Training a CNN to recognize synchronized views. We train a network F to learn image representations that transfer well to 3D pose estimation by learning to recognize if two views of the same scene are synchronized and/or flipped. Our model uses a Siamese architecture. The inputs are pairs of frames of the same scene under different views. Frames are denoted by x, where the subscripts indicate the viewpoint and the time (flipped frames are indicated with a bar). Pairs are classified into whether the frames are synchronized or not synchronized, and whether one of the frames was flipped or not.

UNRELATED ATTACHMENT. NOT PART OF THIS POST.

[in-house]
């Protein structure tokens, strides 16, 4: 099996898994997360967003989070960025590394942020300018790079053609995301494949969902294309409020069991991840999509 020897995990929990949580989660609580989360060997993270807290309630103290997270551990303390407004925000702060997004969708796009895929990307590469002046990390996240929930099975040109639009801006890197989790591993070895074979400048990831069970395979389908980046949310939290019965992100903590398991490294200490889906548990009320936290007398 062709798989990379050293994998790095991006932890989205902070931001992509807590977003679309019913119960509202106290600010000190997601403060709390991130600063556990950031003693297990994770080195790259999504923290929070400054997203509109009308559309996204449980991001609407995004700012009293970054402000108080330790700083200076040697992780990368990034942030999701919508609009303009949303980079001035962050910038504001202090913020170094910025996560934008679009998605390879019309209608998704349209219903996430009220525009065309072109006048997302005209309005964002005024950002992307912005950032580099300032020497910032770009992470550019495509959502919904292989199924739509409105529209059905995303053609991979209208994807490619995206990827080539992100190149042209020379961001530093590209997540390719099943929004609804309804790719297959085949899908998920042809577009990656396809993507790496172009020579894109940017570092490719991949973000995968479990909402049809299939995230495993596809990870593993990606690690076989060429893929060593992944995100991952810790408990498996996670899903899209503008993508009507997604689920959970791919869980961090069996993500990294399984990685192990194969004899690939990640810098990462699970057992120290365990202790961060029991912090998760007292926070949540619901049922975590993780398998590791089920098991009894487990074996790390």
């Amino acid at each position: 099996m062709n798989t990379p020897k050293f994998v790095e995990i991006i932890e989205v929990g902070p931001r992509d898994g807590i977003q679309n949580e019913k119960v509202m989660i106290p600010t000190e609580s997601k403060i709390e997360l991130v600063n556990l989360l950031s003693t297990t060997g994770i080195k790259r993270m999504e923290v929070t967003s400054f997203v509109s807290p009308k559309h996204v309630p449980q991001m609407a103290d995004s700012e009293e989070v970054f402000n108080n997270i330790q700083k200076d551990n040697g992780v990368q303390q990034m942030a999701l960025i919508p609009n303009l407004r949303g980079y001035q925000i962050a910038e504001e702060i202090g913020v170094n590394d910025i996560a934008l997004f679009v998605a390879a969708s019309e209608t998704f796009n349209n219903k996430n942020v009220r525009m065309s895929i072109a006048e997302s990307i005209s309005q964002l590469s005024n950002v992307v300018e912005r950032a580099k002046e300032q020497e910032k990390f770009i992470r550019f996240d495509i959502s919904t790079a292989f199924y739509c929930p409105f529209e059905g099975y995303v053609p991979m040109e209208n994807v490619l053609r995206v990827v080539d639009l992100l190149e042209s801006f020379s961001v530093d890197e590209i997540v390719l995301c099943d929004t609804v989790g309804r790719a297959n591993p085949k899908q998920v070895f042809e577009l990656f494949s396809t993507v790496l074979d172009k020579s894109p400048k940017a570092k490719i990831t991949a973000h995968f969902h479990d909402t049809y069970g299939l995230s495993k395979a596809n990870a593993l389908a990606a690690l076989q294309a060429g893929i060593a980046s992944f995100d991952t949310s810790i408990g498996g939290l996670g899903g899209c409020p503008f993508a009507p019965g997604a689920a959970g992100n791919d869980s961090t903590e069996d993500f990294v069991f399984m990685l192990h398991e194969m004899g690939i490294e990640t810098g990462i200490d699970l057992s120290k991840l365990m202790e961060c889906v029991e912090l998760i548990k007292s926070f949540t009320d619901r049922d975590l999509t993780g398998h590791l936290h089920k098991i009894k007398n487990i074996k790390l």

Current state-of-the-art methods cast monocular 3D human pose estimation as a learning problem by training neural networks on large data sets of images and corresponding skeleton poses. In contrast, we propose an approach that can exploit small annotated datasets by fine-tuning networks pre-trained via self-supervised learning on (large) unlabeled data sets. To drive such networks towards supporting 3D pose estimation during the pre-training step, we introduce a novel self-supervised feature learning task designed to focus on the 3D structure in an image. We exploit images extracted from videos captured with a multi-view camera system. The task is to classify whether two images depict two views of the same scene up to a rigid transformation. In a multi-view data set, where objects deform in a non-rigid manner, a rigid transformation occurs only between two views taken at the exact same time, i.e., when they are synchronized. We demonstrate the effectiveness of the synchronization task on the Human3.6M data set and achieve state-of-the-art results in 3D human pose estimation.